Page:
“Weren’t you on the Kennicott in May? In the gift shop?”
“Yeah, and I’m working in the gift shop here, too.”
On the cross-gulf trip from Bellingham to Kodiak, I’d bought a bumper sticker and a jacket from Landra. There may have been a bag and a book, too. That’s what happens when you spend just shy of a week on a ferry. You shop, read, eat dinner at 6, nap several times a day, make fast friends of people you’d never come across any other way, and, after the first 30 whale sightings, hesitate before hopping up when the purser announces a humpback off the port side of the ship.
After all, somebody probably just ordered another pitcher in the bar. Or started telling a good (or not so good) joke. Those things are important, too.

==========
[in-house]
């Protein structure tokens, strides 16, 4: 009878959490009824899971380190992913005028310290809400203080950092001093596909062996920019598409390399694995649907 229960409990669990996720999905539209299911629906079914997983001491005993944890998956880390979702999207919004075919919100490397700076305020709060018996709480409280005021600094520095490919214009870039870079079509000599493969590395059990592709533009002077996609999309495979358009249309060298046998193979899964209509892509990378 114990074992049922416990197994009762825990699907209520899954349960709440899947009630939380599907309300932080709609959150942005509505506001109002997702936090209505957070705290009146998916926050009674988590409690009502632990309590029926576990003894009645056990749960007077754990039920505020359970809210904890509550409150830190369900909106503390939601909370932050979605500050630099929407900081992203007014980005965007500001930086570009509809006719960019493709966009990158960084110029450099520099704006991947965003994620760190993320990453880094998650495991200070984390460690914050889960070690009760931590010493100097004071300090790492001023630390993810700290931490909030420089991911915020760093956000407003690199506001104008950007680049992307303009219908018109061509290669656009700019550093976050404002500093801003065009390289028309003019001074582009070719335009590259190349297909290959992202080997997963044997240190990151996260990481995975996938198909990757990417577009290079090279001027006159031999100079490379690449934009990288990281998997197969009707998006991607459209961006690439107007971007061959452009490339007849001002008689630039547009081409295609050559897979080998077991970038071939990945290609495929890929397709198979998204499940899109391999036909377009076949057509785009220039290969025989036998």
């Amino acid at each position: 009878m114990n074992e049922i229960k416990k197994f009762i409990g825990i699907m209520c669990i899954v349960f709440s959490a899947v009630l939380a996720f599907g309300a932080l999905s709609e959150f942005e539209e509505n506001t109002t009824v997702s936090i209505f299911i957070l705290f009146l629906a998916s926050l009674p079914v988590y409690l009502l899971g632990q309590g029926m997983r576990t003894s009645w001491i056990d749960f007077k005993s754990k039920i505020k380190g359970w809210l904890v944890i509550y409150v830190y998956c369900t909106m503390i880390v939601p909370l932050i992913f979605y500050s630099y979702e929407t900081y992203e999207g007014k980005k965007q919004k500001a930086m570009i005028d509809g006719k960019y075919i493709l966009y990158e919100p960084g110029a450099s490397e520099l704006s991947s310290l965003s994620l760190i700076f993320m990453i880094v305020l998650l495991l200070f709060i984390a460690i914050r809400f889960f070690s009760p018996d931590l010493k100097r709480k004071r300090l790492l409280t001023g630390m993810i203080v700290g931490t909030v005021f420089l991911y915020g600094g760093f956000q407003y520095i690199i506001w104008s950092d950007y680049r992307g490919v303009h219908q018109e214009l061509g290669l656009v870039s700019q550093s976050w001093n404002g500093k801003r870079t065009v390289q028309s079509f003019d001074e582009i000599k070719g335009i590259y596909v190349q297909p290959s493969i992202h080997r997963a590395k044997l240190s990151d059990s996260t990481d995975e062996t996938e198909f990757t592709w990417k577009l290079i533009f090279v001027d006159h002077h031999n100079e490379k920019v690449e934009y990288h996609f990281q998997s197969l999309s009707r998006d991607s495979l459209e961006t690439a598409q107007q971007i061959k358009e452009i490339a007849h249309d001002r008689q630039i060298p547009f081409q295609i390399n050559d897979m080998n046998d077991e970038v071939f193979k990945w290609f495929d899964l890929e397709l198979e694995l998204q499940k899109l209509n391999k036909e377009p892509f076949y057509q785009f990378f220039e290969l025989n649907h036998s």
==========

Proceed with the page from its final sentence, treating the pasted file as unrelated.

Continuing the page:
During the five-and-a-half day ferry trip that kicked off my summer layover in Alaska, everybody on the ship ended up, if not friends, at least familiar with each other. And with the family of excellent misfits that sprung up in the ship’s bar on that first night, there was frequent bantering about the people who purposely avoided your gaze when you passed them in the ship’s hallways and bits of insider info gathered from the crew members.
And the crew members became family, too. They were the wise older cousins who understood how life on the ship worked.
So when I saw Landra walking toward me on the Matanuska’s deck and, later in the cafeteria, the Kennicott’s pizza and sandwich lady, some of the antsy I was feeling about leaving Alaska eased up a bit. Though I’ve been on many Alaska Marine Highway ferries over the last 10 years, they’d always felt like a novelty, like a fun way to get from one adventure to the next. This summer, they became so much more.